Initially, many of the Somali media reports referred to the insurgency as “unidentified groups.”96 The international media described the armed groups in Mogadishu as “insurgents” or “remnants of the ICU,” while by February 2007 many residents of Mogadishu referred to them as Muqaawama [the Resistance].97

A witness told Human Rights Watch, “The fighters were a mixture of the ICU, Al-Itihaad, Al-Shabaab, but the majority were Hawiye clan fighters. They had defenses in the areas where they fought against the government, hiding behind concrete walls. They were firing weapons—they would fire and then leave the area. They would come to the people and say, “This is our jihad, come out and join us.”98

Hurtling Toward Conflict

Somali Prime Minister Ali Mohammed Gedi arrived in Mogadishu on December 29, 2006, the first senior TFG official to return to the capital.99 Among his first public statements was a request to clan elders to surrender the three men wanted by the US as alleged al Qaeda affiliates.100 In another exercise to signal the government’s arrival, on January 1, 2007, he ordered that all weapons be handed over to TFG forces within three days or Mogadishu residents would face forced disarmament.101 The order did not go down well with some of the clans in Mogadishu.102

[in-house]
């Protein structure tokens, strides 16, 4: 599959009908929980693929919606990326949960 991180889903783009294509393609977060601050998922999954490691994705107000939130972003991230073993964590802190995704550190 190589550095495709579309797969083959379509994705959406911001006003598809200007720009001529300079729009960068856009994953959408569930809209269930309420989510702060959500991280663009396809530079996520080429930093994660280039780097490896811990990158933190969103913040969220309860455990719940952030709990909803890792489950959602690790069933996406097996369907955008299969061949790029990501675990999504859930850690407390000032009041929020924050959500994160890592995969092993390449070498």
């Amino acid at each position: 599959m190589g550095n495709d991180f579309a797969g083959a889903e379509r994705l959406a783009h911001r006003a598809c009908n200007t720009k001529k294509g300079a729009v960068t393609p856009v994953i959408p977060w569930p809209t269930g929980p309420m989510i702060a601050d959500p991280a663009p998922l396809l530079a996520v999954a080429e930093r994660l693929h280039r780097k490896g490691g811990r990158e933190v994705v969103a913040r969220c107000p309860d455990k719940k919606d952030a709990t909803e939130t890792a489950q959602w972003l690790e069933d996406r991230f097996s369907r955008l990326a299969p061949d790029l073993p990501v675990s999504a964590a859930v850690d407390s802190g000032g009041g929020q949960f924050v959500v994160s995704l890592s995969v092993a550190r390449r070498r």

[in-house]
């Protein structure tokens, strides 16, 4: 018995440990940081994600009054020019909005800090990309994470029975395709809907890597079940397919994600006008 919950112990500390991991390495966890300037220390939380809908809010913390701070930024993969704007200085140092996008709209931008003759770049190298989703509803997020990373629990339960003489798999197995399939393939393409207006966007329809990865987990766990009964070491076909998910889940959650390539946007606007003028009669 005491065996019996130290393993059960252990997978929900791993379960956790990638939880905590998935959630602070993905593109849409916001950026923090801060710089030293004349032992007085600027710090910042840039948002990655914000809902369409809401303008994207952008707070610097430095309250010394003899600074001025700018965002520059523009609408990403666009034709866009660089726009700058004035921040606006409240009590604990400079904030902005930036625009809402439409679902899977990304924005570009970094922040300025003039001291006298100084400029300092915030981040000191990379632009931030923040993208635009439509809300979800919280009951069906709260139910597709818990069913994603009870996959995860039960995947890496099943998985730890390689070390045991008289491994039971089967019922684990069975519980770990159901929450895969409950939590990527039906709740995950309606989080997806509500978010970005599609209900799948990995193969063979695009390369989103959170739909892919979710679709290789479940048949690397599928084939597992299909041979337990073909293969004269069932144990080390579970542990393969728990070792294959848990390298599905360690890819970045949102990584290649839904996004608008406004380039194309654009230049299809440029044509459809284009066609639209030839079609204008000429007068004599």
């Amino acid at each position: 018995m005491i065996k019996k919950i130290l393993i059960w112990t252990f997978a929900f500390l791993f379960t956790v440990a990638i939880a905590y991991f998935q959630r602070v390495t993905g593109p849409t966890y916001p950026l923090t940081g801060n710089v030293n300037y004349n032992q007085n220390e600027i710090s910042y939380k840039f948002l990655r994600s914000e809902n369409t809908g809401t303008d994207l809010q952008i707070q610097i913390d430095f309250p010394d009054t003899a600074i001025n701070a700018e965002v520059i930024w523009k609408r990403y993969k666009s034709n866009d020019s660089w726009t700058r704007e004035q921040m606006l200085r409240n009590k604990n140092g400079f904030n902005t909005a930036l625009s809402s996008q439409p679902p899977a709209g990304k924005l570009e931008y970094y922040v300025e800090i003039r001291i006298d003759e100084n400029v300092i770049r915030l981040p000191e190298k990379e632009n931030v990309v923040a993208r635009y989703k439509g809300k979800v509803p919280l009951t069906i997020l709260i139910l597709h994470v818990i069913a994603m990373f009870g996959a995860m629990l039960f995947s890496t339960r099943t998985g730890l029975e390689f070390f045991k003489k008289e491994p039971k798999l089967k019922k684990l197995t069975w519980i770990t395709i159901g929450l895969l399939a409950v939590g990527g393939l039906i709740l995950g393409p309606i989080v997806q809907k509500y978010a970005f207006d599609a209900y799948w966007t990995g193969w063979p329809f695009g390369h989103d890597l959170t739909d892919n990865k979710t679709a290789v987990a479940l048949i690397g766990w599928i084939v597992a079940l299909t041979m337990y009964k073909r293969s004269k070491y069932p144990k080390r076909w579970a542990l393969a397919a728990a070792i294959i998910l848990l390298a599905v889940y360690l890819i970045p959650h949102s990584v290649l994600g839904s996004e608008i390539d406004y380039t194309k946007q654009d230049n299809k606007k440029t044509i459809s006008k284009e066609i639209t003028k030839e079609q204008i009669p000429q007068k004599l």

Within a week of the TFG and Ethiopian army’s arrival in Mogadishu the first insurgent attacks began.103 Ethiopian and TFG forces responded by sealing off areas around the attack sites and conducting house-to-house searches.104 The TFG also passed a three-month emergency law in parliament on January 13, 2007.105 The provisions of the emergency law gave the TFG much wider powers and allowed President Yusuf to rule by decree.106

Between January and March 2007 insurgent attacks took several forms: assassinations of government officials; attacks on military convoys; and rocket-propelled grenade (RPG) or mortar attacks on police stations, TFG and Ethiopian military bases, or other locations or individuals deemed by the insurgency to be political or military targets. For instance, several hotels known to accommodate TFG officials, such as the Ambassador, Global, and Lafweyne Hotels, were repeatedly hit with RPGs and mortar rounds and were the site of attempted assassinations of TFG officials (see Map 1).107

The insurgency was mobile, often using hit-and-run tactics in its attacks or setting up and launching mortar rounds within minutes, then melting back into the civilian population. After an insurgent attack on a convoy or other mobile target, Ethiopian and TFG forces typically sealed off the area and conducted house-to-house searches of the area. The Ethiopian and TFG response to mortar attacks increasingly included the return firing of mortars and rockets in the direction of origin of insurgency fire.